Being able to count fluently up and back is a critical mathematical skill. Second grade students are expected to be able to add and subtract numbers to 20 using mental strategies by the end of second grade. One way students begin to do this is by counting forward and backward on a number line. The number line serves as a "mental model" for computation.
Today I ask students to take out their Math Journal and find the next empty half page. I put the number 18 on the board and ask students to start at 18 and count to 30, writing the counts in their journal. I circulate around to assess who can do this and who can not. I've included a photo example of my recording sheet. When most of the class is done, we read the numbers aloud together.
I purposely do not start at 1 each time when I ask students to count because, later on when they are adding and subtracting, they start with the larger number and count on or back to find their answer.
Next I put the number 25 on the board. I ask students to start at 25 and count back, writing the counts in their journals. I circulate around to assess how students are doing. When most of the class is done, we read the numbers aloud together.
For this activity I use sentence strips marked out into equal parts, far enough apart for students to stand on the marks. Working with one group of students, I hand 10 students a number and ask those students to arrange themselves on the line with 8 at one end and 18 at the other without talking. They are to show each other the number and move along the line until the numbers are in order from 8 to 18.
Next, one-by-one, I ask a child to stand next to a number. For example, the first child is asked to stand next to 11, holding a red dot. This indicates the starting point, where the second child begins their "hops" on the number line. For example, I give the first child a red dot and ask her to go stand next to 11 on the number line. The second child, who is also given a red dot, is asked to go to the first red dot (11), and hop up 6 and hold their red dot where they stop. I ask the rest of the class what addition sentence we just made. I pick one child to write 11 + 6 =17 on the board.
The idea of hopping goes along with how many people mark a number line when they count up or down. The use of the number line is shown in the number line video which I show to students after they have practiced walking the number line.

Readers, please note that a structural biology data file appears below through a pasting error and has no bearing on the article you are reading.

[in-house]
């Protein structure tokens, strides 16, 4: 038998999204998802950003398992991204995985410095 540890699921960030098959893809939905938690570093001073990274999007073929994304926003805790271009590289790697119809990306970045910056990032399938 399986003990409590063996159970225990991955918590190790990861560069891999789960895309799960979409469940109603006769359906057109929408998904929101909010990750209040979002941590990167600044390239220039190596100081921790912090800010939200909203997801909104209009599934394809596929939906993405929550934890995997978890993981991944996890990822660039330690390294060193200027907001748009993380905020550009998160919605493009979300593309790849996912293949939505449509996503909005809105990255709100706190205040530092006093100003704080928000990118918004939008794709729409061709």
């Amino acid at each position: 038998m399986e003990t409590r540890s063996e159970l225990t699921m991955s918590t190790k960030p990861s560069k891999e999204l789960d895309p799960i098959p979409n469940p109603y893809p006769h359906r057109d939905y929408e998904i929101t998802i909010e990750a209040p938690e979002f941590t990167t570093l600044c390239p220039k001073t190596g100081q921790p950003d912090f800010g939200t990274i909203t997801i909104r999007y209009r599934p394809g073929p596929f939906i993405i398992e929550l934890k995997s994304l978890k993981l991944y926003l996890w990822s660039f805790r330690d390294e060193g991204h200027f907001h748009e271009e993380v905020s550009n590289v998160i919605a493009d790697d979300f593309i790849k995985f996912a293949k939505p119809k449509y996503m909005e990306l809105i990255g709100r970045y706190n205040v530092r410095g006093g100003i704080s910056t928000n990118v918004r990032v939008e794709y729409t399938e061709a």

I repeat the activity several times and then represent a new set of numbers on the number line. (Several students will still be part of the line during this second round.)
With this new group I ask them to do the same thing but counting back. What is different about the number sentence? (It is now subtraction).
Counting backwards is a skill that is often neglected, but if students are to understand subtraction, they need to understand and be able to use the process of counting backwards. (If I am counting to 10 for students to finish cleaning up, etc, I count down instead of up to reinforce the process of counting backwards.)
I watch carefully for the students to become restless to decide when to stop the activity.
Students have now practiced the number line using a 3D model. It is time for independent work using a practice page: numberline problems. I put the page on the SmartBoard and model the first problem with the students. This is an opportunity for students to do guided practice before working on their own. After that I invite anyone who would like to work with me to come to the rug with their papers. I tell the other students that they may work on their own to complete the page. I know that student experience with a number line varies. Some students used number lines extensively in first grade while others never did. I want those students who are unfamiliar with the tool to join me as we work together using the number line. I want students to model with mathematics using the number line as a tool (MP4). My job working with the students who are struggling is to help them to make sense of the problems (MP1). I want them to look at the problem and think of how the number line might be a model for trying to get an answer.(MP4)
I tell students that I will work with them, so if they are not sure what to do, they can come work with me. Usually students are aware that they do not know what to do and welcome the opportunity to be a part of a group working together. If students are struggling, I may invite them to join us even after we have started our work together. I also encourage students that I feel may have difficulty to come with me.
The group that has come to me may be having some difficulty grasping counting up or back. We work the problems together. I post the page on the SmartBoard, we talk about where to start and whether to count up or back. I show the jumps with swooped lines above the numbers. I observe how the children complete each problem using the number line tool.
I have all students hand in papers at the end of this time so I can assess their understanding of counting up and back (adding on and taking away with numbers within 20 which is a Common Core skill 2.OA.B.2.)
I always take a few minutes to wrap up the lesson before the end of the math time. Today I ask students to tell me what they know about the number line. Is it a math tool? Do adults use anything like a number line? How might the number line help us when we want to add things on or take things away?
Can number lines do numbers above 20? Students can share their thinking using materials and drawings. Allow students to critique the reasoning of others as they consider this question.